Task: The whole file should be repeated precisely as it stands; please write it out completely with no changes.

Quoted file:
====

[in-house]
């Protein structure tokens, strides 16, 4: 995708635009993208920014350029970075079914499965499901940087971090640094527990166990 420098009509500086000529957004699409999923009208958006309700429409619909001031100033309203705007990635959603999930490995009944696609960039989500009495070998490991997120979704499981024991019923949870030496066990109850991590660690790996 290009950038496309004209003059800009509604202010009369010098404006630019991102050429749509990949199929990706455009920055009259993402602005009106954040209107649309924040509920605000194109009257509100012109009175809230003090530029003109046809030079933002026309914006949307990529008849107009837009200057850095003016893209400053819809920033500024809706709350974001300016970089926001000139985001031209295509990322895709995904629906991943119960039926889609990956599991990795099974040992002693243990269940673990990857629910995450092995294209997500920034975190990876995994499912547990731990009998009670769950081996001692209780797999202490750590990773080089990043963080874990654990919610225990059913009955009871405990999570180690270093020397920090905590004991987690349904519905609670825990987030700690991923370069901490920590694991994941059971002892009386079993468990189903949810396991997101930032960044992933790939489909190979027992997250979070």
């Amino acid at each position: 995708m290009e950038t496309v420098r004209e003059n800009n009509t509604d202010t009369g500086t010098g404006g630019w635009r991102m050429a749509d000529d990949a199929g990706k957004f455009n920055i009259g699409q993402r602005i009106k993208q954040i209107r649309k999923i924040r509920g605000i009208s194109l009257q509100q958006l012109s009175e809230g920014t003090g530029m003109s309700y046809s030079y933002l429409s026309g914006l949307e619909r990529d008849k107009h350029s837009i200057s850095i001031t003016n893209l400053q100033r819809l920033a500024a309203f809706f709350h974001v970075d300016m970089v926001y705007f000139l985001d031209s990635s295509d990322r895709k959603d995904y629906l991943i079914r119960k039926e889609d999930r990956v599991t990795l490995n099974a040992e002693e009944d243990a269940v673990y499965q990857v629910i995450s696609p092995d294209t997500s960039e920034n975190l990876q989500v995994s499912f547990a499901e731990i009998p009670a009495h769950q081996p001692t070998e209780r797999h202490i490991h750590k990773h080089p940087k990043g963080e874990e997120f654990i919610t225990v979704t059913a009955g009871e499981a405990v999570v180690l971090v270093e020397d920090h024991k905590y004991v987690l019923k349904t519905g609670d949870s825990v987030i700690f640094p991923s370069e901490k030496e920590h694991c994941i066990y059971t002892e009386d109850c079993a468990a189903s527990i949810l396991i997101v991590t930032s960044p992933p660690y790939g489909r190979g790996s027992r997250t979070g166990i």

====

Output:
[in-house]
């Protein structure tokens, strides 16, 4: 995708635009993208920014350029970075079914499965499901940087971090640094527990166990 420098009509500086000529957004699409999923009208958006309700429409619909001031100033309203705007990635959603999930490995009944696609960039989500009495070998490991997120979704499981024991019923949870030496066990109850991590660690790996 290009950038496309004209003059800009509604202010009369010098404006630019991102050429749509990949199929990706455009920055009259993402602005009106954040209107649309924040509920605000194109009257509100012109009175809230003090530029003109046809030079933002026309914006949307990529008849107009837009200057850095003016893209400053819809920033500024809706709350974001300016970089926001000139985001031209295509990322895709995904629906991943119960039926889609990956599991990795099974040992002693243990269940673990990857629910995450092995294209997500920034975190990876995994499912547990731990009998009670769950081996001692209780797999202490750590990773080089990043963080874990654990919610225990059913009955009871405990999570180690270093020397920090905590004991987690349904519905609670825990987030700690991923370069901490920590694991994941059971002892009386079993468990189903949810396991997101930032960044992933790939489909190979027992997250979070």
């Amino acid at each position: 995708m290009e950038t496309v420098r004209e003059n800009n009509t509604d202010t009369g500086t010098g404006g630019w635009r991102m050429a749509d000529d990949a199929g990706k957004f455009n920055i009259g699409q993402r602005i009106k993208q954040i209107r649309k999923i924040r509920g605000i009208s194109l009257q509100q958006l012109s009175e809230g920014t003090g530029m003109s309700y046809s030079y933002l429409s026309g914006l949307e619909r990529d008849k107009h350029s837009i200057s850095i001031t003016n893209l400053q100033r819809l920033a500024a309203f809706f709350h974001v970075d300016m970089v926001y705007f000139l985001d031209s990635s295509d990322r895709k959603d995904y629906l991943i079914r119960k039926e889609d999930r990956v599991t990795l490995n099974a040992e002693e009944d243990a269940v673990y499965q990857v629910i995450s696609p092995d294209t997500s960039e920034n975190l990876q989500v995994s499912f547990a499901e731990i009998p009670a009495h769950q081996p001692t070998e209780r797999h202490i490991h750590k990773h080089p940087k990043g963080e874990e997120f654990i919610t225990v979704t059913a009955g009871e499981a405990v999570v180690l971090v270093e020397d920090h024991k905590y004991v987690l019923k349904t519905g609670d949870s825990v987030i700690f640094p991923s370069e901490k030496e920590h694991c994941i066990y059971t002892e009386d109850c079993a468990a189903s527990i949810l396991i997101v991590t930032s960044p992933p660690y790939g489909r190979g790996s027992r997250t979070g166990i």